Investigating Biosecurity Measures on Poultry Farms in Rwanda

The rapid growth in the demand for livestock, especially poultry, in developing countries has left many farms vulnerable to disease. Farmers are prioritizing production goals over effective biosecurity practices, risking the introduction of human- and animal-borne disease on farms. In the absence of these measures, livestock and farmers are left defenseless against infections and animal infestations. 

Denis Mayjambere, a member of the MGHD Class of 2017.

By combining his technical training in veterinary medicine with global health delivery management and leadership skills that UGHE’s MGHD provides him, Denis Mayjambere ‘17 aims to eliminate the risk that a lack of biosecurity measures poses to the success of the farming community and the health of the greater population in Rwanda. 

In 2016, Denis was part of a research team tasked with identifying ways to improve poultry production in Rwanda. During his research he noticed many of the poultry farms had a pattern of high mortality rates in poultry due to disease and a lack of biosecurity measures. These losses had significant economic implications, causing many farmers to halt production. After determining that countries with established biosecurity processes experienced lower mortality rates and were protected against pervasive livestock diseases, Denis was determined to improve the implementation of these practices throughout Rwanda. As the foundational step in this effort, Denis will assess biosecurity measures on 30 farms in Kicukiro District, Rwanda, a town located about 100 kilometers outside of Kigali where 59.5% of households practice poultry farming. In his Mentored Practicum, the MGHD’s capstone project that tasks students with the design and execution of a self-directed research project, Denis has designed a study that will allow him to understand the degree to which biosecurity is being practiced in Kicukiro. The results of the study will enable him to recommend interventions and training programs that will benefit the farming community. 

Denis relies on many of the tools he has acquired through the MGHD program while he is undergoing his research project in Kicukiro. Designed with a biosocial approach, Denis’ study is reflective of a careful understanding of the socio-economic context in which the farmers are operating. He has applied the knowledge he has acquired on the study design, data analysis, and evaluation to develop and launch the assessment, while his growing confidence in networking and public speaking will support meetings with key stakeholders as he moves the project forward.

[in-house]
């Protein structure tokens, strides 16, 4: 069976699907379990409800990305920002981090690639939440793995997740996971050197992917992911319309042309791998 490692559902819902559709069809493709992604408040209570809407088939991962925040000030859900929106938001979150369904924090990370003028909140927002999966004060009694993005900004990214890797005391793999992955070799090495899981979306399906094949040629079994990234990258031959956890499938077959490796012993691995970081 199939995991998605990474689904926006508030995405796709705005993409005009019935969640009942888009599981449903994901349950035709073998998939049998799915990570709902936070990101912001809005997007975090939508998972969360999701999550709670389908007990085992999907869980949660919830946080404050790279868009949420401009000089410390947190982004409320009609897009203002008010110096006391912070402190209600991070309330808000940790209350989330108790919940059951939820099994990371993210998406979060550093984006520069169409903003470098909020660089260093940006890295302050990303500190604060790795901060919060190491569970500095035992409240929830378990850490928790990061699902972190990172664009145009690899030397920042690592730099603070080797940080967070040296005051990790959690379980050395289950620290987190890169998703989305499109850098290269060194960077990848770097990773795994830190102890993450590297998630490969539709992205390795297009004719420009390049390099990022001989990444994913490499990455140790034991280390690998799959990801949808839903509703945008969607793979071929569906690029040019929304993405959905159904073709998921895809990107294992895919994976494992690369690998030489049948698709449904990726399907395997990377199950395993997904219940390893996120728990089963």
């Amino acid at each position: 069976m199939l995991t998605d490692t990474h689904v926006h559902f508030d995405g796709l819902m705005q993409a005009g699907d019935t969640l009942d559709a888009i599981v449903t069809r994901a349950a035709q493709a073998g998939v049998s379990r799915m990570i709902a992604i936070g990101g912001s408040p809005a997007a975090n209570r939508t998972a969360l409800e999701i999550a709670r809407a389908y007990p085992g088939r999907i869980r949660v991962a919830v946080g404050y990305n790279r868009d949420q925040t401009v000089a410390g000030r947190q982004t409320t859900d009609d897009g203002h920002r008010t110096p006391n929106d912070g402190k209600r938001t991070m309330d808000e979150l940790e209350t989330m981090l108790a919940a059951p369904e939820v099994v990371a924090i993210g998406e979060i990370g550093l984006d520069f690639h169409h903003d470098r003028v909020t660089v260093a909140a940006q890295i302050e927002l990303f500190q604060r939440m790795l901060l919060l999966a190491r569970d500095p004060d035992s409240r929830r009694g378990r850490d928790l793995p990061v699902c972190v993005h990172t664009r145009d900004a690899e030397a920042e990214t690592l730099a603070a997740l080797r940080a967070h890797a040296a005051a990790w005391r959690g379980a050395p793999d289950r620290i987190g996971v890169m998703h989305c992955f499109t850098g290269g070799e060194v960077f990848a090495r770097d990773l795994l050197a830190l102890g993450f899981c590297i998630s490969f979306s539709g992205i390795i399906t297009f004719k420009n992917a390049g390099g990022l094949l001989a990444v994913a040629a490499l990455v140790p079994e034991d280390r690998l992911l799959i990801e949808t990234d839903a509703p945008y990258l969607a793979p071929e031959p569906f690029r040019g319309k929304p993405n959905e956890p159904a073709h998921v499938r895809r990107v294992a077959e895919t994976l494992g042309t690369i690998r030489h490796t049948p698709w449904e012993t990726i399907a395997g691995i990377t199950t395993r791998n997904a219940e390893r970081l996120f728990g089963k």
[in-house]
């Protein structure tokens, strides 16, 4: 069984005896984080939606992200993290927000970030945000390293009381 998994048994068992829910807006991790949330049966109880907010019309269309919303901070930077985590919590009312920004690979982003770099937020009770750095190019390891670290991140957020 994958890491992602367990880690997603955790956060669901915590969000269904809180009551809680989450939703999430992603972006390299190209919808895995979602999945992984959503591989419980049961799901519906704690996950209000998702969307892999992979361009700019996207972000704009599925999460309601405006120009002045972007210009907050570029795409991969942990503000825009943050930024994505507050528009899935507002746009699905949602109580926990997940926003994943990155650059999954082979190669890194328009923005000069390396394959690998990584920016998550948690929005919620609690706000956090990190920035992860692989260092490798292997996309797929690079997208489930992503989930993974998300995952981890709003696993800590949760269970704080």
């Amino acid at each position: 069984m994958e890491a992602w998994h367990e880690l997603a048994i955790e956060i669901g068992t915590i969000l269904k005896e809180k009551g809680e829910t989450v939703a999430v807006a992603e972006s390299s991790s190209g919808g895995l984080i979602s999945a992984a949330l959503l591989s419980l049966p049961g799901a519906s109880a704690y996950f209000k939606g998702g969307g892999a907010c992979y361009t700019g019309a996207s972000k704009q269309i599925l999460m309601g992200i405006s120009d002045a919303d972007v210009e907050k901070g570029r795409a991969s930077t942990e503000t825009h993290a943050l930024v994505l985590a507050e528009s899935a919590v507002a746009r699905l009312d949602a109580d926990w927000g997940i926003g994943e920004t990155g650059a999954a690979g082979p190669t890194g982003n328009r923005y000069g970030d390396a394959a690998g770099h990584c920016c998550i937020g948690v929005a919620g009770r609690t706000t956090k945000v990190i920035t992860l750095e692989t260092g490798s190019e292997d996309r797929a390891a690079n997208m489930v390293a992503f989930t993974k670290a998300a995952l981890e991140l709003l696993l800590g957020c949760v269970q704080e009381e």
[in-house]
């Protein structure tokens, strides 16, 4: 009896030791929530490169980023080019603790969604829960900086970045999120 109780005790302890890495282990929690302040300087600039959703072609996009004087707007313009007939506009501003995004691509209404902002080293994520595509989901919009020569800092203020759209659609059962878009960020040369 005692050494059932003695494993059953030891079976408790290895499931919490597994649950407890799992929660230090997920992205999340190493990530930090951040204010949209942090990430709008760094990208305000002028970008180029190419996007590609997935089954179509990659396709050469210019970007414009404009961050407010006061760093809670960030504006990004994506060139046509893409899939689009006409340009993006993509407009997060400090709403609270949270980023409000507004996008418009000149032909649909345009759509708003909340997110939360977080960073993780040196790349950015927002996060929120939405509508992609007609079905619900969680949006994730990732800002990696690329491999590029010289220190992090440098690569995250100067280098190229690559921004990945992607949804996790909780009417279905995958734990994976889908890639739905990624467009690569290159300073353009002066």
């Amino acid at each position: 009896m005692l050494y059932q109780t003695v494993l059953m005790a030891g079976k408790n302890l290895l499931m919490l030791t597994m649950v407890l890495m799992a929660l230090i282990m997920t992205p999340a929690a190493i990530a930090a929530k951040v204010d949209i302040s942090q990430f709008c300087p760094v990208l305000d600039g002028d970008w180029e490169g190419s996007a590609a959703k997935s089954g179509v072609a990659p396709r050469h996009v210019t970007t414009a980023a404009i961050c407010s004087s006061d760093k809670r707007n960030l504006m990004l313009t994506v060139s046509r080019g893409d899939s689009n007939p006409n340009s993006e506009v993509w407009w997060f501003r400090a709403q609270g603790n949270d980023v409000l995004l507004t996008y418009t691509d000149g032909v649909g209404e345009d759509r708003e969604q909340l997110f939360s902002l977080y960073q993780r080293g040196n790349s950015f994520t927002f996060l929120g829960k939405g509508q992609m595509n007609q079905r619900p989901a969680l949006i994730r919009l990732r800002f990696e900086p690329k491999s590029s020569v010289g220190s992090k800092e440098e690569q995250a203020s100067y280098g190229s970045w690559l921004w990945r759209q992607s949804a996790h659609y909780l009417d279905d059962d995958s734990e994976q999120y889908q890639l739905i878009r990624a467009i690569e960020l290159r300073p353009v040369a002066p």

“The MGHD program has provided me with a skillset that transcends my technical training in veterinary medicine by providing me with practical skills in project management, strategic planning, and interpersonal communication that I will utilize during my practicum and my career,” explains Denis. 

Denis’ focus on Kicukiro extends beyond his practicum. When his study is complete, Denis plans to leverage more MGHD skills that he has acquired, including writing a business plan and building partnerships. He will be identifying organizations that will help him disseminate knowledge to farmers who lack access to information on biosecurity practices. For Denis, this assessment is only the beginning of a much longer commitment to raising awareness around the need for implementing biosecurity measures. 

“The sampling I collect from Kicukiro will inform the design of disease-mitigating interventions, from training programs to cost-effective processes,” Denis shares. “The application of which will extend beyond Kicukiro, beyond Rwanda.”